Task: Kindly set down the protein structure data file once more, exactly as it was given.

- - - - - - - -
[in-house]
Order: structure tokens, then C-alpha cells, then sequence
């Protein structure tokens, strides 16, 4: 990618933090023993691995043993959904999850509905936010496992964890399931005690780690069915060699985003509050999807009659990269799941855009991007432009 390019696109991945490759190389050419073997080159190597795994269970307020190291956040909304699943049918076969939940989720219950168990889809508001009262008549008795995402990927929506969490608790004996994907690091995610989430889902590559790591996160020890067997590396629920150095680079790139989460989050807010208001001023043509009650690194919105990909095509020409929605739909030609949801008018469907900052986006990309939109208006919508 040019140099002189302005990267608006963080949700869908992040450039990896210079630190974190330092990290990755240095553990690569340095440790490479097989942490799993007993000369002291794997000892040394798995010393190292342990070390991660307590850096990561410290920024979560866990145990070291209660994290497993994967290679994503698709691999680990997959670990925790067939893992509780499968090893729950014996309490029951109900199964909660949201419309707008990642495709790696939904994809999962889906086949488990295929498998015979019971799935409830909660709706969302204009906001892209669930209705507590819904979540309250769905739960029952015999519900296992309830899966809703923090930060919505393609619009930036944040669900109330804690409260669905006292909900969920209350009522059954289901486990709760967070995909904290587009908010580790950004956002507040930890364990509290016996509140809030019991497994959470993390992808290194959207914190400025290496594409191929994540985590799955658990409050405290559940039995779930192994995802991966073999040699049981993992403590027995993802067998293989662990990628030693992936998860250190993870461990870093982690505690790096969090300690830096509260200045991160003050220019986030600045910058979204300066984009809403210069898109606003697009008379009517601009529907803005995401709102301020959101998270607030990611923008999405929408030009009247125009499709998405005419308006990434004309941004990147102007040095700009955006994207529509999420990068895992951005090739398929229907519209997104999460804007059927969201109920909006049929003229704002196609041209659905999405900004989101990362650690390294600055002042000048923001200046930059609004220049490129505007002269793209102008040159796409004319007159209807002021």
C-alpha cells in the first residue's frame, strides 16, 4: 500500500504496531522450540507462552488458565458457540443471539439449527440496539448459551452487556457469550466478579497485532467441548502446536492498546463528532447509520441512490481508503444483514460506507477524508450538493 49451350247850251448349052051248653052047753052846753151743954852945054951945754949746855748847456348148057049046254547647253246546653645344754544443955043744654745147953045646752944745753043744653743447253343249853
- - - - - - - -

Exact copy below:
[in-house]
Order: structure tokens, then C-alpha cells, then sequence
């Protein structure tokens, strides 16, 4: 990618933090023993691995043993959904999850509905936010496992964890399931005690780690069915060699985003509050999807009659990269799941855009991007432009 390019696109991945490759190389050419073997080159190597795994269970307020190291956040909304699943049918076969939940989720219950168990889809508001009262008549008795995402990927929506969490608790004996994907690091995610989430889902590559790591996160020890067997590396629920150095680079790139989460989050807010208001001023043509009650690194919105990909095509020409929605739909030609949801008018469907900052986006990309939109208006919508 040019140099002189302005990267608006963080949700869908992040450039990896210079630190974190330092990290990755240095553990690569340095440790490479097989942490799993007993000369002291794997000892040394798995010393190292342990070390991660307590850096990561410290920024979560866990145990070291209660994290497993994967290679994503698709691999680990997959670990925790067939893992509780499968090893729950014996309490029951109900199964909660949201419309707008990642495709790696939904994809999962889906086949488990295929498998015979019971799935409830909660709706969302204009906001892209669930209705507590819904979540309250769905739960029952015999519900296992309830899966809703923090930060919505393609619009930036944040669900109330804690409260669905006292909900969920209350009522059954289901486990709760967070995909904290587009908010580790950004956002507040930890364990509290016996509140809030019991497994959470993390992808290194959207914190400025290496594409191929994540985590799955658990409050405290559940039995779930192994995802991966073999040699049981993992403590027995993802067998293989662990990628030693992936998860250190993870461990870093982690505690790096969090300690830096509260200045991160003050220019986030600045910058979204300066984009809403210069898109606003697009008379009517601009529907803005995401709102301020959101998270607030990611923008999405929408030009009247125009499709998405005419308006990434004309941004990147102007040095700009955006994207529509999420990068895992951005090739398929229907519209997104999460804007059927969201109920909006049929003229704002196609041209659905999405900004989101990362650690390294600055002042000048923001200046930059609004220049490129505007002269793209102008040159796409004319007159209807002021």
C-alpha cells in the first residue's frame, strides 16, 4: 500500500504496531522450540507462552488458565458457540443471539439449527440496539448459551452487556457469550466478579497485532467441548502446536492498546463528532447509520441512490481508503444483514460506507477524508450538493 49451350247850251448349052051248653052047753052846753151743954852945054951945754949746855748847456348148057049046254547647253246546653645344754544443955043744654745147953045646752944745753043744653743447253343249853